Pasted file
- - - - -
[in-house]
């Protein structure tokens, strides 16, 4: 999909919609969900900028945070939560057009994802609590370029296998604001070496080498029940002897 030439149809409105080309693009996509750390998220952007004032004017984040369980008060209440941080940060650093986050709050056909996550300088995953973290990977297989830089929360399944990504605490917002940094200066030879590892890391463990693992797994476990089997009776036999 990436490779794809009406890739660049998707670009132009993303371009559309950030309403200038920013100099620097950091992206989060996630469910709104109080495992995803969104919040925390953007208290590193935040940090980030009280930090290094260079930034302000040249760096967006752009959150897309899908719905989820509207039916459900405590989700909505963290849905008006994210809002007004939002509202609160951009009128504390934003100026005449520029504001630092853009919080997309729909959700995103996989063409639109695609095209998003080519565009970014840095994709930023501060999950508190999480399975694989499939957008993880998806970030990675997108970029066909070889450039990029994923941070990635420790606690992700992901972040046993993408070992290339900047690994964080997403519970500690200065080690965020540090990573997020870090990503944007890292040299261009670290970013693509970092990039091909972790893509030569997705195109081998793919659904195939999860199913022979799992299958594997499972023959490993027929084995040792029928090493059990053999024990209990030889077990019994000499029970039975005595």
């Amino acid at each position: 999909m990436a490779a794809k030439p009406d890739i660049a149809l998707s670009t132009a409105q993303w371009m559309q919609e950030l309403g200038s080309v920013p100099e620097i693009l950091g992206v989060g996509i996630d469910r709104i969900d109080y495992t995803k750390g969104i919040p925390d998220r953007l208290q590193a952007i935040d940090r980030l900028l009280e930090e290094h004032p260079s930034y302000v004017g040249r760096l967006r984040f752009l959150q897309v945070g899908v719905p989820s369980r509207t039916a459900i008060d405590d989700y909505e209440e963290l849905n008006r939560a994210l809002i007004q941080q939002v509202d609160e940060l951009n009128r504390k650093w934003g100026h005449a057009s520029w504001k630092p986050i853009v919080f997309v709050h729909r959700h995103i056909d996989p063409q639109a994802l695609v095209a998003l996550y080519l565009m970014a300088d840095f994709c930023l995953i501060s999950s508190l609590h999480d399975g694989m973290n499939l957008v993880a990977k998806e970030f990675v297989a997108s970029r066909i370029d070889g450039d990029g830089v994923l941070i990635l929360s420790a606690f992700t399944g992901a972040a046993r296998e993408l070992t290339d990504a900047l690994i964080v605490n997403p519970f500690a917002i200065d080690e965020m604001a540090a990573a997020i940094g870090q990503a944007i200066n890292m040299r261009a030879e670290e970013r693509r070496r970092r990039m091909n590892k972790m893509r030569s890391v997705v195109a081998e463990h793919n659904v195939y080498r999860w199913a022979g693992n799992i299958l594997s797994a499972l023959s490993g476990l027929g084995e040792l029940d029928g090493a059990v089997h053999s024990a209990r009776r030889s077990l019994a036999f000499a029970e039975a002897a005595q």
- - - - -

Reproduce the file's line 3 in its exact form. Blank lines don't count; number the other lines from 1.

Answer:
């Amino acid at each position: 999909m990436a490779a794809k030439p009406d890739i660049a149809l998707s670009t132009a409105q993303w371009m559309q919609e950030l309403g200038s080309v920013p100099e620097i693009l950091g992206v989060g996509i996630d469910r709104i969900d109080y495992t995803k750390g969104i919040p925390d998220r953007l208290q590193a952007i935040d940090r980030l900028l009280e930090e290094h004032p260079s930034y302000v004017g040249r760096l967006r984040f752009l959150q897309v945070g899908v719905p989820s369980r509207t039916a459900i008060d405590d989700y909505e209440e963290l849905n008006r939560a994210l809002i007004q941080q939002v509202d609160e940060l951009n009128r504390k650093w934003g100026h005449a057009s520029w504001k630092p986050i853009v919080f997309v709050h729909r959700h995103i056909d996989p063409q639109a994802l695609v095209a998003l996550y080519l565009m970014a300088d840095f994709c930023l995953i501060s999950s508190l609590h999480d399975g694989m973290n499939l957008v993880a990977k998806e970030f990675v297989a997108s970029r066909i370029d070889g450039d990029g830089v994923l941070i990635l929360s420790a606690f992700t399944g992901a972040a046993r296998e993408l070992t290339d990504a900047l690994i964080v605490n997403p519970f500690a917002i200065d080690e965020m604001a540090a990573a997020i940094g870090q990503a944007i200066n890292m040299r261009a030879e670290e970013r693509r070496r970092r990039m091909n590892k972790m893509r030569s890391v997705v195109a081998e463990h793919n659904v195939y080498r999860w199913a022979g693992n799992i299958l594997s797994a499972l023959s490993g476990l027929g084995e040792l029940d029928g090493a059990v089997h053999s024990a209990r009776r030889s077990l019994a036999f000499a029970e039975a002897a005595q």